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The most brazenly crowd pleasing effort yet in the career of British filmmaker Ben Wheatley, Free Fire makes the most of a simple, but exciting premise – once again written by frequent collaborator, co-editor, and partner Amy Jump – that offers up not only considerable thrills and twists, but also a huge amount of belly laughs and chortles. It’s not a particularly deep film, and not even half as cerebral as Wheatley’s other cinematic offerings, but as an excuse to stage what amounts to 10 minutes of set-up and 80 minutes of people shooting at each other, it’s as great as one would hope and expect.

At an abandoned waterfront warehouse in Boston in the late 1970s, a group of representatives and goons-for-hire working on behalf of the IRA (Cillian Murphy, Brie Larson, Michael Smiley, and Sam Riley) are attempting to purchase a stockpile of illegal weapons from another batch of criminals (Sharlto Copley, Armie Hammer, Babou Ceesay, and Jack Reyor). Things go awry when a previously unknown dispute between two members on opposite sides turns violent, leading to a massive shootout and fight for survival. Misunderstandings and double crosses abound, and a pair of snipers hidden in the rafters trying to sabotage the job on behalf of an inside man don’t help matters. There are only two goals (outside of not getting killed): get to a phone to call for back-up in the firefight and leave with the briefcase full of cash if escaping with the guns isn’t an option.

While some might accuse Wheatley (Kill List, High-Rise) of backpedalling or regressing following his headier recent efforts, it’s undeniably a great bit of fun. He makes the most of his story and setting, with the chaotic action seeming more sprawling and grand than it probably would be in such a location. Through clever use of sound design and careful editing, Wheatley and Jump make sure that even if the audience isn’t paying attention to every character at the same time (and honestly who could given all the chaos), they will know exactly where they are situated in the warehouse. On screen, two people can be having one conversation, while off screen the audience can hear a second dialogue moving along at the same time. It’s a delicate trick that ensures every member of the cast always has something to do, and although the film is a fairly straightforward, comedic shoot-‘em-up and survival thriller, Free Fire can’t be accused of not delivering the goods in the best, most thoughtful package possible.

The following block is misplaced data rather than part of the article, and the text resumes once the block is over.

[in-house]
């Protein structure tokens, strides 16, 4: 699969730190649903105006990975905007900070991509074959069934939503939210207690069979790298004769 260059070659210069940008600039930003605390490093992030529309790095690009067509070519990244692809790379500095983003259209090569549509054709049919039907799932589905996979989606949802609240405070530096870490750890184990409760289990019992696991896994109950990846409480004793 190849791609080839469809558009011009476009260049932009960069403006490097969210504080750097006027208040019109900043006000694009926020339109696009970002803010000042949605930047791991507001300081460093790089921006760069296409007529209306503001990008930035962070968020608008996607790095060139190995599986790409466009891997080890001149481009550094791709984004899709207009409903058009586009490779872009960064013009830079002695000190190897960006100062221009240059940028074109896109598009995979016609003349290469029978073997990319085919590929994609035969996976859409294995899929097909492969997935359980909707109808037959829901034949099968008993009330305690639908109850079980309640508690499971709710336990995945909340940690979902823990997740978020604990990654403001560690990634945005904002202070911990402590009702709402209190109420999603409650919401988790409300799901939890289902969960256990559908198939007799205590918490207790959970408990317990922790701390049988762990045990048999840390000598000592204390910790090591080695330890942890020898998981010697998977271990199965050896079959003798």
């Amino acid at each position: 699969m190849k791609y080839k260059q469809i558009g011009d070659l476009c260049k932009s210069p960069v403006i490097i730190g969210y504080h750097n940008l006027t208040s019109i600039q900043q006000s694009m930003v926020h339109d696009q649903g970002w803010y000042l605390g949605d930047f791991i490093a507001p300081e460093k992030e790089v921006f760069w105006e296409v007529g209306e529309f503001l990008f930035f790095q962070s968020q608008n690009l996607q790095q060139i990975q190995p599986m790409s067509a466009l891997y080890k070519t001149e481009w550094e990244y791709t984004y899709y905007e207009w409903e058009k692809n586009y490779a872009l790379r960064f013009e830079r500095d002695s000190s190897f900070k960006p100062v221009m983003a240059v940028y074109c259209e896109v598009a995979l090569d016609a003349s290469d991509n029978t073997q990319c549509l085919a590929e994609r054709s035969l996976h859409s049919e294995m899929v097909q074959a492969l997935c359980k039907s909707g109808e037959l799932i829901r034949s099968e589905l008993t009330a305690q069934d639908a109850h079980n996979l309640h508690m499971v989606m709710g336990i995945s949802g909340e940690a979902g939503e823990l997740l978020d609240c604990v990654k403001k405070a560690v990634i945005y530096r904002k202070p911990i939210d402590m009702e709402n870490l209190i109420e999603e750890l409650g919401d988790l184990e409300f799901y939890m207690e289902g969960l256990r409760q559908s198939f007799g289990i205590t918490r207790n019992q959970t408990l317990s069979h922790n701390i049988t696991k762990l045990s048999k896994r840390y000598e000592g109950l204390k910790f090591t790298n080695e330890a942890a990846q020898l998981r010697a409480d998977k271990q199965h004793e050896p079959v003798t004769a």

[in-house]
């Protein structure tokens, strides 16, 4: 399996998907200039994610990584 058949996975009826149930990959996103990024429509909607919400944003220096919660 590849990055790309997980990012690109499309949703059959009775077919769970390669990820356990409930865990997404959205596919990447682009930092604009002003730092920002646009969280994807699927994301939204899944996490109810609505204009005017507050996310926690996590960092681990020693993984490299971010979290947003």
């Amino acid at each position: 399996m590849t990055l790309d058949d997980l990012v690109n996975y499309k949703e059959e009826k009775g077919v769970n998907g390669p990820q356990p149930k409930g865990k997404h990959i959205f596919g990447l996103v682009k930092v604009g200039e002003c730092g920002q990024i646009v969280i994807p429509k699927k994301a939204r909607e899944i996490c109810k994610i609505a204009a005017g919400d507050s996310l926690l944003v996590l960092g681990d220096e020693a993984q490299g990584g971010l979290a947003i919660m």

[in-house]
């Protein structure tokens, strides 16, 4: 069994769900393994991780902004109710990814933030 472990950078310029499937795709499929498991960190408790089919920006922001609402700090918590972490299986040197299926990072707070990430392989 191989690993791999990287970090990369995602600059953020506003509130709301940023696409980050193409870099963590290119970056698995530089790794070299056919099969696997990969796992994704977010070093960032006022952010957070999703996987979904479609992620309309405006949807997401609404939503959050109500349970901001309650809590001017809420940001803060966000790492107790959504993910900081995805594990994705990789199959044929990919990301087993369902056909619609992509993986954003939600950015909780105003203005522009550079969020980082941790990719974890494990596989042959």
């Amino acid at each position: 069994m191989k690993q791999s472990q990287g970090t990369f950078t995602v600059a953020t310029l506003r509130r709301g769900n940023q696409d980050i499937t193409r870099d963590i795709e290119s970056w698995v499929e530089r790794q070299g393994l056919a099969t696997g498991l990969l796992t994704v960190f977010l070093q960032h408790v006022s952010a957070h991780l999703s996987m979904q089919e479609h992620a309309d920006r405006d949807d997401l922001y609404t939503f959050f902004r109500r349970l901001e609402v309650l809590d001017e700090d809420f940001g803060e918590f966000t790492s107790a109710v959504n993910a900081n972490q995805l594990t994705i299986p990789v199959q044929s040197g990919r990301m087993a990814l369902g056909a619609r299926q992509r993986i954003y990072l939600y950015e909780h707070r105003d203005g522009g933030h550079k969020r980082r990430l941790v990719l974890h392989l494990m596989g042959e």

While the fireworks are a huge attraction, the performances carry the day here. Every member of the cast knows how to make Wheatley and Jump’s witticisms sing to almost operatic degrees. Copley’s preening “child genius” arms dealer might be the actor’s greatest performance to date; one that knows how to use the performer’s sometimes purposefully annoying charms to great effect. The always underrated Reynor’s hotheaded, bespectacled tough guy, and Riley’s unhinged Southie crackhead are constantly going toe-to-toe and serve as the driving force behind the shootout in the first place, and they make the most of their interactions. Murphy, Larson and Smiley all deliver highly memorable performances with just enough gravitas and sarcasm to hold the lunacy together, but it’s Hammer’s droll, unflappable, hirsute, pothead mastermind who steals every scene and walks off with an already strong film. Whenever Hammer appears on screen the audience is in for all of the film’s most memorable bits. The cast also exhibits great physical acting chops since just after the halfway point, everyone is wounded and hobbling around. That can’t be easy to keep up.

In some ways, Free Fire isn’t only the best vehicle for the talents of Copley and Hammer, but also for Wheatley, who proves that he can deliver an unpretentious potboiler if he ever feels so inclined (although this will shock no one familiar with his short film and television work). At one point in Free Fire, a character makes a crack about “the magic 90 minutes,” or the amount of time before someone with a relatively minor bullet wound bleeds out and dies. Such a self-referential line is no coincidence, and Wheatley knows exactly how long he can get away with such a fun, extended parlour trick. He could have a great career making just these kinds of films, but here’s hoping that he’s able to still stay a bit weird if he makes the leap to bigger, more mainstream fare.